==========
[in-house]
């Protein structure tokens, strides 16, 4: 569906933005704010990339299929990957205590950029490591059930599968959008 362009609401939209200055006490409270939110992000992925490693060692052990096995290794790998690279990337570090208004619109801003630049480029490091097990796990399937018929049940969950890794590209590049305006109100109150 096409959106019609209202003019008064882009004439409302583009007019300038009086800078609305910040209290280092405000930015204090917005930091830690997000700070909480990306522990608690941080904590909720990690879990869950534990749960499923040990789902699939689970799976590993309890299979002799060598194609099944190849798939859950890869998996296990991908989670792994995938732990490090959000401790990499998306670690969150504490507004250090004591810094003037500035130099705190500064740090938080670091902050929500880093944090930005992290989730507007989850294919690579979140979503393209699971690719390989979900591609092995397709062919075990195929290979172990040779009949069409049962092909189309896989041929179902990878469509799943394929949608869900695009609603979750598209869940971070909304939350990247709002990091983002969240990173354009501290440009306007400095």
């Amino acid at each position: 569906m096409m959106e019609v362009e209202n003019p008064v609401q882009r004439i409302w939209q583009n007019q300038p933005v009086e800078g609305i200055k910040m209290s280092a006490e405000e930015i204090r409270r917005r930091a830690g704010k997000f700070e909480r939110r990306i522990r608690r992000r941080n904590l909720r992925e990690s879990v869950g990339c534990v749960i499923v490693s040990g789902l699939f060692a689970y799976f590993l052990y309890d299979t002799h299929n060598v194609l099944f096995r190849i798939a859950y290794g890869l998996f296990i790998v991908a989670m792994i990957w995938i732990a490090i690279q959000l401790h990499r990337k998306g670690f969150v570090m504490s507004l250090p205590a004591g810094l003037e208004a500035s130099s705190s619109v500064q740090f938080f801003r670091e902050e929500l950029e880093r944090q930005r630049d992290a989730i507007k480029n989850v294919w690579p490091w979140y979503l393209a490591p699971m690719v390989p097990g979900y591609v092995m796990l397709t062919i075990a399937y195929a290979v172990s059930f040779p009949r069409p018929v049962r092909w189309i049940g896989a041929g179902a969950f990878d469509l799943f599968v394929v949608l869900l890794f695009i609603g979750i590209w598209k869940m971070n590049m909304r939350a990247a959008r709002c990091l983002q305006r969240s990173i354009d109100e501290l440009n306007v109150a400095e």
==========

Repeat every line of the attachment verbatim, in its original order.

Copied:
[in-house]
């Protein structure tokens, strides 16, 4: 569906933005704010990339299929990957205590950029490591059930599968959008 362009609401939209200055006490409270939110992000992925490693060692052990096995290794790998690279990337570090208004619109801003630049480029490091097990796990399937018929049940969950890794590209590049305006109100109150 096409959106019609209202003019008064882009004439409302583009007019300038009086800078609305910040209290280092405000930015204090917005930091830690997000700070909480990306522990608690941080904590909720990690879990869950534990749960499923040990789902699939689970799976590993309890299979002799060598194609099944190849798939859950890869998996296990991908989670792994995938732990490090959000401790990499998306670690969150504490507004250090004591810094003037500035130099705190500064740090938080670091902050929500880093944090930005992290989730507007989850294919690579979140979503393209699971690719390989979900591609092995397709062919075990195929290979172990040779009949069409049962092909189309896989041929179902990878469509799943394929949608869900695009609603979750598209869940971070909304939350990247709002990091983002969240990173354009501290440009306007400095």
């Amino acid at each position: 569906m096409m959106e019609v362009e209202n003019p008064v609401q882009r004439i409302w939209q583009n007019q300038p933005v009086e800078g609305i200055k910040m209290s280092a006490e405000e930015i204090r409270r917005r930091a830690g704010k997000f700070e909480r939110r990306i522990r608690r992000r941080n904590l909720r992925e990690s879990v869950g990339c534990v749960i499923v490693s040990g789902l699939f060692a689970y799976f590993l052990y309890d299979t002799h299929n060598v194609l099944f096995r190849i798939a859950y290794g890869l998996f296990i790998v991908a989670m792994i990957w995938i732990a490090i690279q959000l401790h990499r990337k998306g670690f969150v570090m504490s507004l250090p205590a004591g810094l003037e208004a500035s130099s705190s619109v500064q740090f938080f801003r670091e902050e929500l950029e880093r944090q930005r630049d992290a989730i507007k480029n989850v294919w690579p490091w979140y979503l393209a490591p699971m690719v390989p097990g979900y591609v092995m796990l397709t062919i075990a399937y195929a290979v172990s059930f040779p009949r069409p018929v049962r092909w189309i049940g896989a041929g179902a969950f990878d469509l799943f599968v394929v949608l869900l890794f695009i609603g979750i590209w598209k869940m971070n590049m909304r939350a990247a959008r709002c990091l983002q305006r969240s990173i354009d109100e501290l440009n306007v109150a400095e």